Ask any American expat what cuisine she misses most, and the answer is usually Mexican. So you can imagine the excitement when word gets out that a new Mexican restaurant has opened in London!

On the plus side, Wahaca is named after a city that prides itself on being the Kitchen of Mexico (and high-quality cooking classes that Jon and I took in Oaxaca seemed to confirm this reputation). On the minus side, the restaurant didn’t have enough faith in people’s ability to pronounce Oaxaca, I suppose, and hence, Wahaca.

The place is also located in the centre of tourist hell (halfway between Covent Garden and Leiceister Square), which you could argue is needed because success depends on high-volume foot traffic, except that the excellent Green and Red seems to do just fine in its inconvenient, grungy locale in east London.

Anyway, I read an early review of Wahaca by a blogger duo who’d pasted their link on the Chowhound board, so away went Jon and I on Saturday night to check things out for ourselves.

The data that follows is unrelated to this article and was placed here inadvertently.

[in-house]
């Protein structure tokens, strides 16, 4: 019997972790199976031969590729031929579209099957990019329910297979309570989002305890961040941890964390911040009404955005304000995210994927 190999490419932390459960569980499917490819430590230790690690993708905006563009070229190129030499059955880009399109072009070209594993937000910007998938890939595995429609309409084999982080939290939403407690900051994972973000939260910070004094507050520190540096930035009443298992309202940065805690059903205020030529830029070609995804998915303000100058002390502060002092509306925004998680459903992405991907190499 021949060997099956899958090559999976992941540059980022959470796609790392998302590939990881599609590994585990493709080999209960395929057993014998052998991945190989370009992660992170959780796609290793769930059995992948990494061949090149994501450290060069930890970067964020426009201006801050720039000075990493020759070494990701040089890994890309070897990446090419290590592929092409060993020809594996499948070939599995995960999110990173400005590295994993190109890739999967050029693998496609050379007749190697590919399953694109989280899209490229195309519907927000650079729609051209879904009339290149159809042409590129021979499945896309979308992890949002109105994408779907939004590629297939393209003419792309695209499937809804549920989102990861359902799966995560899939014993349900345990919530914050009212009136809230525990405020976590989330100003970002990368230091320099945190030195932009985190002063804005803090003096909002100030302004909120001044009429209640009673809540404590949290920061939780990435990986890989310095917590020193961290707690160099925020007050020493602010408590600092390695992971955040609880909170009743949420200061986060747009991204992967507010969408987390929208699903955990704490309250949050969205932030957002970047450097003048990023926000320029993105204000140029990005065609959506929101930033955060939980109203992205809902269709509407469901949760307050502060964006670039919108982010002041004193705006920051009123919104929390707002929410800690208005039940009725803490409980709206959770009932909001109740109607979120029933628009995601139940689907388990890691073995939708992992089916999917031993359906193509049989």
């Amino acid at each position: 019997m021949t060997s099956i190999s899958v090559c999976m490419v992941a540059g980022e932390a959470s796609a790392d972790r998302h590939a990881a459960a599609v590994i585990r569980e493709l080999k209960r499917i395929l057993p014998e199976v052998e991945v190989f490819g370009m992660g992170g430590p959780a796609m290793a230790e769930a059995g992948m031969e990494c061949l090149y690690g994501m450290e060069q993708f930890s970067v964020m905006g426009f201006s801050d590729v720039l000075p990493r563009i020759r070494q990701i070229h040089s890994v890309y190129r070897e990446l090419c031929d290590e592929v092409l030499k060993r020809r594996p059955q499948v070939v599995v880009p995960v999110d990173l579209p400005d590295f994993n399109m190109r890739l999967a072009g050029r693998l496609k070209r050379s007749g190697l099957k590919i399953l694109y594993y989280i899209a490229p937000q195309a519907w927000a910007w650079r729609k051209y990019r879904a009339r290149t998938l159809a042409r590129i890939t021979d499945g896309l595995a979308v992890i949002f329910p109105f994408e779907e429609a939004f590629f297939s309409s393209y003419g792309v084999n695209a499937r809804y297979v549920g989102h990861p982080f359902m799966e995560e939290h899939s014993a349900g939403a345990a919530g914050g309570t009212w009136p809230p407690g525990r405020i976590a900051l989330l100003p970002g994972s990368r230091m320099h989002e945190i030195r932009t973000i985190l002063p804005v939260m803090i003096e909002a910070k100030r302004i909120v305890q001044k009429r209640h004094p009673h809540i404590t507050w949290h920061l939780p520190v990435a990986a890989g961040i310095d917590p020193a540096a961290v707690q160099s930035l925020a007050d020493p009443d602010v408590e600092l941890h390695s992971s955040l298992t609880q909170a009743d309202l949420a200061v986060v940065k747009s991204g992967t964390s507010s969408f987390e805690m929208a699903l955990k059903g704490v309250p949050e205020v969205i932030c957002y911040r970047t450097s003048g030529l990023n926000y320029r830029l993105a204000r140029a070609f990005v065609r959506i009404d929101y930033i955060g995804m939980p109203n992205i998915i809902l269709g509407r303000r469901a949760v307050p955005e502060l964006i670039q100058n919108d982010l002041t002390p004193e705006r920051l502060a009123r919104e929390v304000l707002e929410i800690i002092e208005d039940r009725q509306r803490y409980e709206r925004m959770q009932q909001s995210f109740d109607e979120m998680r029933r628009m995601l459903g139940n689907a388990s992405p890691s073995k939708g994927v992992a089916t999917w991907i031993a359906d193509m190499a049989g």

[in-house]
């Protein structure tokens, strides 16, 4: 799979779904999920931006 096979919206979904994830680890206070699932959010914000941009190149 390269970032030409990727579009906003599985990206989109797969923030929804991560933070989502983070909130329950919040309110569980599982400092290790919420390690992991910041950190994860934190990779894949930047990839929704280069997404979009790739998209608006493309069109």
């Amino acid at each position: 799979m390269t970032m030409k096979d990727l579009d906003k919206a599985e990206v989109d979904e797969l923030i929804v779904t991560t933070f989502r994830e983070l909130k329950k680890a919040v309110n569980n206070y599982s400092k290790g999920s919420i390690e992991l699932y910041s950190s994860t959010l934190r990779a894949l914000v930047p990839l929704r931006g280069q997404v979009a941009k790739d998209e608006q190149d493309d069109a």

Overall, the food was good, prices were reasonable (£18 a person, with drinks), drinks were outstanding, and the service was good enough, which adds up to: Jon and I will likely try it again. Soon, before the tourists take over (seriously, there’s a ginormous TGIF across the street).

Wahaca’s menu is divided into starters, sides, main courses, desserts, and “street dishes.” Street dishes are what we were craving, and on offer were tacos (3 for £4), quesadillas, taquitos and tostadas. No tamales, but I’ll try to keep the glass half full here.

Jon and I ordered up a storm, and the tacos were the best of the bunch, even though the fish taco (photo at top of post) wasn’t what I’d expected. Not battered and deep fried – a travesty! – but still a deliciously-strong fish taste and creatively served with chunks of mango.